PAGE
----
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Dr. Jill Stein on social justice and the environmental movement / by Liz Pelly


A mix of current UK punk bands by Bryony of Good Throb, whose U.S. tour with Priests starts this week.

by Tali SF
The List.

by Pandora Christ
I see what the stars spell for you: deceit.

by Ahmad Zaghal
April in D.C.

“An end to poverty, homelessness, climate silence, Wall Street rule, the NDAA, drone warfare, and wars for oil," were among the promises made by Jill Stein’s 2012 Green Party campaign for U.S. Presidency, a campaign that ultimately gained her 0.36% of the popular vote overall, but made an impact nonetheless. The campaign gave Stein, a long-time environmental organizer, access to mainstream media outlets for the first time, and allowed her to travel the U.S. observing “grassroots uprising all over the country,” she says. “For me, as a person, it was completely inspirational and transformational.”

Most people in the U.S. and beyond were introduced to Stein’s work for the first time in 2012, whether for her campaign, or for the more radical headlines she made that year: Like when she was arrested outside the presidential debates at Hofstra, for attempting to gain entry despite not being invited to participate. Or shortly after, when Stein was arrested in east Texas for attempting to bring food and Halloween candy to protesters occupying trees in opposition to the Keystone XL pipeline.

A graduate of Harvard Medical School, Stein was a practicing physician for years before leaving the field to pursue activism full time. (“When people ask me ‘what kind of medicine are you practicing?’ I . . .

A recap of MoMa PS'1 feminist punk event

Last weekend, MoMa PS1 hosted a dreamy afternoon of music, discussion, and zines. Many writers and editors of The Media were involved: contributing editor Jenn Pelly curated the event, columnist Katie Alice Greer's band Priests performed, and there was a table of feminist zines curated by Media contributor Kate Wadkins and editorial facilitator Liz Pelly. In the words of MoMa PS1, the afternoon celebrated "music surrounding feminist punk rock with artists who embrace visceral and engaged performance underlined by socio-political critique." In addition to Priests, other performers included Downtown Boys (who arrived straight from performing at Smash it Dead Fest, and were featured in Katie's Fan Club column last week) plus Allison Crutchfield and Kyle Gilbride of Swearin, and Olga Bell of the Dirty Projectors. The artists all joined Jenn for a conversation, too.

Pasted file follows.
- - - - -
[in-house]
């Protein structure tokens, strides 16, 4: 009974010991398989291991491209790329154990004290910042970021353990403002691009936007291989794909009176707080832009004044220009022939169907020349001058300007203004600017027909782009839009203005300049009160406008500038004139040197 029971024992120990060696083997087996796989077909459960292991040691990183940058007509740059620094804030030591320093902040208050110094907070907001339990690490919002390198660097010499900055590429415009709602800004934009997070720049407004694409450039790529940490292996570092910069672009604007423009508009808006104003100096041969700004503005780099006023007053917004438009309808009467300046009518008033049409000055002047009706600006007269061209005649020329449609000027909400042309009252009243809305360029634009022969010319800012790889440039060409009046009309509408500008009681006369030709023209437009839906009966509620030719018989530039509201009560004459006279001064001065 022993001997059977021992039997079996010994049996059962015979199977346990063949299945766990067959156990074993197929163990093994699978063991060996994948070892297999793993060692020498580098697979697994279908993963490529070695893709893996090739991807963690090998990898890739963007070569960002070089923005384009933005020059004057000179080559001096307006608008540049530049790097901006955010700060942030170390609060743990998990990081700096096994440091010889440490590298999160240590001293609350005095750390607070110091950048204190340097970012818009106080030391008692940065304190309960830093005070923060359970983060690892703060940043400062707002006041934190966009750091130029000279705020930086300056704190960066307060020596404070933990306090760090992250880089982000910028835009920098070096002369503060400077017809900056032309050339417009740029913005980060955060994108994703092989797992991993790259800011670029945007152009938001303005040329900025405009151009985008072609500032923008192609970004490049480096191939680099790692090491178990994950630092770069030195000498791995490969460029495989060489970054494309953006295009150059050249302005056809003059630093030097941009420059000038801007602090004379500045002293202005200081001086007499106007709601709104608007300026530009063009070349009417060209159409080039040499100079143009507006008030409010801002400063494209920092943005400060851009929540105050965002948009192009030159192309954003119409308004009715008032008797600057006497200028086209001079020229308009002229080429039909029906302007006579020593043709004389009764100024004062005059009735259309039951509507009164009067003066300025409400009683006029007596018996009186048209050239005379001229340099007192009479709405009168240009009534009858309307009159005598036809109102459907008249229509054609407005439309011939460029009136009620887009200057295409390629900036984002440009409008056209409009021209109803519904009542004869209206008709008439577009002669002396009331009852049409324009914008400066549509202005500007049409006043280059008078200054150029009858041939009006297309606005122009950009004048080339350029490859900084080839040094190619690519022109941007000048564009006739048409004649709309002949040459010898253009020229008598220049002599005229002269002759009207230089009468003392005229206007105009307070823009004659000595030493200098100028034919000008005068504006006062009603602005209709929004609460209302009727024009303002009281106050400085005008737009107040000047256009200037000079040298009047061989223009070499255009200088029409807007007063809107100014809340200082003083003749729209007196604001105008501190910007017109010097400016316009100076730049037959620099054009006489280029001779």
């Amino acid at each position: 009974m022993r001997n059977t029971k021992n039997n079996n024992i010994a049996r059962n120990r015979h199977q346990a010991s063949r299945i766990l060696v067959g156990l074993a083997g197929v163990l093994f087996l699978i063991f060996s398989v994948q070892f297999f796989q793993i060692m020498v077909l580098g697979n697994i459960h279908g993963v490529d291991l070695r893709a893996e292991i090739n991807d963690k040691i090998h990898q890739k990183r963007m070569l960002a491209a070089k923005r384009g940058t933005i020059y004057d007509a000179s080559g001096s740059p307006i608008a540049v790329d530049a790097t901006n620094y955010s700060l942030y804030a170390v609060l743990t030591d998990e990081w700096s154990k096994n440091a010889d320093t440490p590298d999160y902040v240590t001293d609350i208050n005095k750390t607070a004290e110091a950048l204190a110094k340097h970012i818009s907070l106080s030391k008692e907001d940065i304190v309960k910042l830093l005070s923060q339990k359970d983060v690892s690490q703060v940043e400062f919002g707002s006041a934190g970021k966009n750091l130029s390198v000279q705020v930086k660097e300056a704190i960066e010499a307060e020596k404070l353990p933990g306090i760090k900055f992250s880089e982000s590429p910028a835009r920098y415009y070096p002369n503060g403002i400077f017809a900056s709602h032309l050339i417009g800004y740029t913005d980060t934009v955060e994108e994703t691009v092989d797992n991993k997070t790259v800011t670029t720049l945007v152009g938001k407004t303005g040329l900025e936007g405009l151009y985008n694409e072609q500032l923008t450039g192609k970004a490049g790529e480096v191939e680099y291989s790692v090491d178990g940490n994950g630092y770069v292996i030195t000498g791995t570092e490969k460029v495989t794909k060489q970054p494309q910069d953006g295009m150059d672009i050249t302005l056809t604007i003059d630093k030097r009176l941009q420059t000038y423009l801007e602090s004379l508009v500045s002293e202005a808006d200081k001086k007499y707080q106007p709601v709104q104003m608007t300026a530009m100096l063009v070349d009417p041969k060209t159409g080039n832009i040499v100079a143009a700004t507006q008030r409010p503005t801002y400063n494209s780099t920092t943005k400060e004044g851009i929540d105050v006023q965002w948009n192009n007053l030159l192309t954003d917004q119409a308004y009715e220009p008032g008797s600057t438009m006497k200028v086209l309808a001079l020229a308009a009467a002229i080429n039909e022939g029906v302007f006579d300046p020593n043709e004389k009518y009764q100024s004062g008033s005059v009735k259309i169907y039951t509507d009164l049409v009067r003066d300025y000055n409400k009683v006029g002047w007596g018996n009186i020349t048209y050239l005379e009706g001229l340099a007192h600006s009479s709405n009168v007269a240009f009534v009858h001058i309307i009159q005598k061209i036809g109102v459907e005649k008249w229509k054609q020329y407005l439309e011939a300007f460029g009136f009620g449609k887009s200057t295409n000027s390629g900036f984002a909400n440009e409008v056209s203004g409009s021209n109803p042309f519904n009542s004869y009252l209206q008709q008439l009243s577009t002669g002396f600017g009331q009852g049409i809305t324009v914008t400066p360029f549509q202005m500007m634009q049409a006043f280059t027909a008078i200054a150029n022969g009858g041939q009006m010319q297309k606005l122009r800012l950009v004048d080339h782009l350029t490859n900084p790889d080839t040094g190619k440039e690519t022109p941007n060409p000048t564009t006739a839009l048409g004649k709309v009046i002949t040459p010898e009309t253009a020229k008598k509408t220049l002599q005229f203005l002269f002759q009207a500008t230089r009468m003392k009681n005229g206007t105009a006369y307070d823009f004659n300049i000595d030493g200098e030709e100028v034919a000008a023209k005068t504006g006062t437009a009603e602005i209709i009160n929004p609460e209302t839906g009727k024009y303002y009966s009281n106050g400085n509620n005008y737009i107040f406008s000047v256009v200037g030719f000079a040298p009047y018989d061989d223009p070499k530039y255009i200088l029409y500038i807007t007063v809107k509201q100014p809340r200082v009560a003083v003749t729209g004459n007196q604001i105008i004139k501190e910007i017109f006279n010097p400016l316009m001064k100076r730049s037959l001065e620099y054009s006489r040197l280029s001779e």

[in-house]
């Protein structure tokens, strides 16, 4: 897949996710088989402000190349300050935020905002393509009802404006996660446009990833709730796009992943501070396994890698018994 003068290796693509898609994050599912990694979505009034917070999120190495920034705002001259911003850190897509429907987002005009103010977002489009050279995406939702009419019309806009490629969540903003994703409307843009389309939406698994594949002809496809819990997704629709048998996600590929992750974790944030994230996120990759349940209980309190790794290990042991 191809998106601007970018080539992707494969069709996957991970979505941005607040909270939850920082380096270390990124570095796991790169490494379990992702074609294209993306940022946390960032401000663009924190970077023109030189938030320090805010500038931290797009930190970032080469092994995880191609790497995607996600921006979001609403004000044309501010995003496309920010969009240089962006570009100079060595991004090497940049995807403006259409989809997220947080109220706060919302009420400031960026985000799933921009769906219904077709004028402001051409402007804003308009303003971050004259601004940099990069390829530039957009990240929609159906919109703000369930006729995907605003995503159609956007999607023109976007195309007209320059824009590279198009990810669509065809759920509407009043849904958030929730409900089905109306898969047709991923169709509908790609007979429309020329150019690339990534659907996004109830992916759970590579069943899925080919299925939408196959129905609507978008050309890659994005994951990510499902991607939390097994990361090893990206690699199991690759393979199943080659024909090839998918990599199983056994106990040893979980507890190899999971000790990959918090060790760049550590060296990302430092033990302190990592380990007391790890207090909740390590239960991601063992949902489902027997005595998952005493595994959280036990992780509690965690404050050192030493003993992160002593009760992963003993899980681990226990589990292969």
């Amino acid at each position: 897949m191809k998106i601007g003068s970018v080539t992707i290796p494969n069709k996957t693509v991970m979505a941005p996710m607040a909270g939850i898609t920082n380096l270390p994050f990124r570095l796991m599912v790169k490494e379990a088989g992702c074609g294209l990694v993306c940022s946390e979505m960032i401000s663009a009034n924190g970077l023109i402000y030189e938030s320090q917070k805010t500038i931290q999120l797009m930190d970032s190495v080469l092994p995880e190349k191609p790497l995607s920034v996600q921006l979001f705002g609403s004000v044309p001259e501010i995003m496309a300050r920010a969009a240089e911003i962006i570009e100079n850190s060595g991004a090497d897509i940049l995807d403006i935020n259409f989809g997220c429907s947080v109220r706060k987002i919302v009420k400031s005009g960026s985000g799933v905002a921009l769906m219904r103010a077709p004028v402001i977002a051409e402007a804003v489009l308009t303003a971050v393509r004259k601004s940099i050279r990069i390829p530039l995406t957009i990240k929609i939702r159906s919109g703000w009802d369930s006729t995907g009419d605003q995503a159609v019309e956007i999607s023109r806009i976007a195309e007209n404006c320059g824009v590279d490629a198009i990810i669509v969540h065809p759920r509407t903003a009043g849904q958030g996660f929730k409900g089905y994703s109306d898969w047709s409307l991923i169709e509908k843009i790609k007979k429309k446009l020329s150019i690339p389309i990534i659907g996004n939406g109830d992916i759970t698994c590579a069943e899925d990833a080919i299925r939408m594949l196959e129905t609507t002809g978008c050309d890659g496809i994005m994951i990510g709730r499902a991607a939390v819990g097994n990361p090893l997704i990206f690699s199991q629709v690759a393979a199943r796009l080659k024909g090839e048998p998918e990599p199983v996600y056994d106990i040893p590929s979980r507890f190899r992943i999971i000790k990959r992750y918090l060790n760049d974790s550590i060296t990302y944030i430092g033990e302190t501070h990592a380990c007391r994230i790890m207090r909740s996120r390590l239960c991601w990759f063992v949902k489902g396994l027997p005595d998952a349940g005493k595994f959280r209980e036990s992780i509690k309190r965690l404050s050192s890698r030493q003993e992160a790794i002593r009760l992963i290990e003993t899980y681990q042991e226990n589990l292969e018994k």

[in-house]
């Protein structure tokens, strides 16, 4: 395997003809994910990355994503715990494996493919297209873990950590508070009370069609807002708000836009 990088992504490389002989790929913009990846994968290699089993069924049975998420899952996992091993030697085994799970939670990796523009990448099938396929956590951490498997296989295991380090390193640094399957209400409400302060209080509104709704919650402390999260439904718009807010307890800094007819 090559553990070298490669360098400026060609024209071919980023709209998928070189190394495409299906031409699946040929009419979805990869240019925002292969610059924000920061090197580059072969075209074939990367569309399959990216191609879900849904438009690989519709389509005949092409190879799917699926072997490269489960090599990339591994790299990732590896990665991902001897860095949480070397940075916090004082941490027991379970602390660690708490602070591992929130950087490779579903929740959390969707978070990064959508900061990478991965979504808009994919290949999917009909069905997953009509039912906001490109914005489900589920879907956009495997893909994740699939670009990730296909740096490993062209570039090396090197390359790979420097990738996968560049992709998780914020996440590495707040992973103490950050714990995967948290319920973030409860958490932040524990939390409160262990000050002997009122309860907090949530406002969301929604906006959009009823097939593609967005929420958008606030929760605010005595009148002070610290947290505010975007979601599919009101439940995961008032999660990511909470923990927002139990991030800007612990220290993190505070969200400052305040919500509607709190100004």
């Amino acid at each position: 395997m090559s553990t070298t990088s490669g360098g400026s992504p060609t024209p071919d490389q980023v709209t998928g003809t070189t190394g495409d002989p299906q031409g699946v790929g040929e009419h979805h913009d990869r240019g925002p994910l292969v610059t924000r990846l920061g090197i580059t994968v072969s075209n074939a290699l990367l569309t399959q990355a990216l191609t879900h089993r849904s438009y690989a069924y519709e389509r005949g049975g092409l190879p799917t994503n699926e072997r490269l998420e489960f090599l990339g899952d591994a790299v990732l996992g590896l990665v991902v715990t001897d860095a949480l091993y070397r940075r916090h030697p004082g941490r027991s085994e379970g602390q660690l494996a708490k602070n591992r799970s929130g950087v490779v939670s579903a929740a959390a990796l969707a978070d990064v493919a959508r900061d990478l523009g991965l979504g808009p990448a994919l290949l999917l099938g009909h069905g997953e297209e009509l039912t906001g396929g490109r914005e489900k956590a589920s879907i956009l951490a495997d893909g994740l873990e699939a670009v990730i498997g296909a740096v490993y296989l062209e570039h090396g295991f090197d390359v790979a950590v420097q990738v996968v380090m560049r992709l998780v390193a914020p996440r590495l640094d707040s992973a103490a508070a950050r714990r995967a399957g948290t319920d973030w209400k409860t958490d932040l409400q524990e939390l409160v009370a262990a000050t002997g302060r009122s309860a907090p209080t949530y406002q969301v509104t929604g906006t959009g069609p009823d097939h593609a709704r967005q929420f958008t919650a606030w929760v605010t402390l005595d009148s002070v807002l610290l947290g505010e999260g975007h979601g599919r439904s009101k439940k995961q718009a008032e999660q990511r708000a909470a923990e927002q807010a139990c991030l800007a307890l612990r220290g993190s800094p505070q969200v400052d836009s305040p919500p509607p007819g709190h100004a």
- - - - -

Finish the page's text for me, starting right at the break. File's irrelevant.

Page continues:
The conversation covered the different interpretations of what it means to be “political” as an artist, the ways that identity and performance are inherently political, and the general frustration that comes with being pinned a “political” artist. “I don’t consider myself a punk musician per se, but I am completely in awe of the shear . . .

Chicago Zine Fest 2014 / by Julia Arredondo

In its fourth year of celebrating underground print, publishing, and alternative literature, the Chicago Zine Fest took place March 14 and 15, with panels, readings, social events, and a zine exhibition at various locations around Chicago. A haven for radical, cutesy, punk, and conceptual printed matter (to name just a few genres represented), the Chicago Zine Fest has grown in its four years into one of the most well-attended and well-respected zine events in the country.

The main event of this year's Zine Fest was its two-floor exhibit open to the public at no charge at Columbia College. "The festival seems to grow each year," said Chicago Zine Fest co-organizer John Wawrzaszek (AKA Johnny Misfit). "We noted this as table registration sold out in about 2 hours this year. We see more press, more attendees, new exhibitors and more interest than we can manage. On the flipside, there were four organizers this year. The only other time there were that few organizers was during the first year of the fest which was drastically different in size. It's great to know we were able to manage programming a successful fest with so few organizers, but for such a large event that so many people enjoy, we hope that more people look to be involved so that the festival can continue to sustain itself."

Though the zine fest continues to be vibrant, Wawrzaszek says he has seen a decline in punk and music zines over the years, despite fanzine culture's deep roots in the punk community. "Fanzines are rooted in Punk and that's how I got into zines," he says. "It's sad to see the declining link between the two. I don't think there is a clear explanation for the disparity but this may be a generalization and is only my opinion." Unlike any other time in our history, social media is a predominant source where people share thoughts. So in the punk scene, I feel there are less zines, review zines, fanzines, all that. We still have Razorcake and Maximum Rock and Roll, but I rarely see the type of zines I used to see at shows. That all being said, like we've seen with the rise in vinyl sales and releases; people are still printing zines, chapbooks and indie-publications. If someone is passionate about their project, I don't think that people will ever stop printing zines," added Wawrzaszek. . . .

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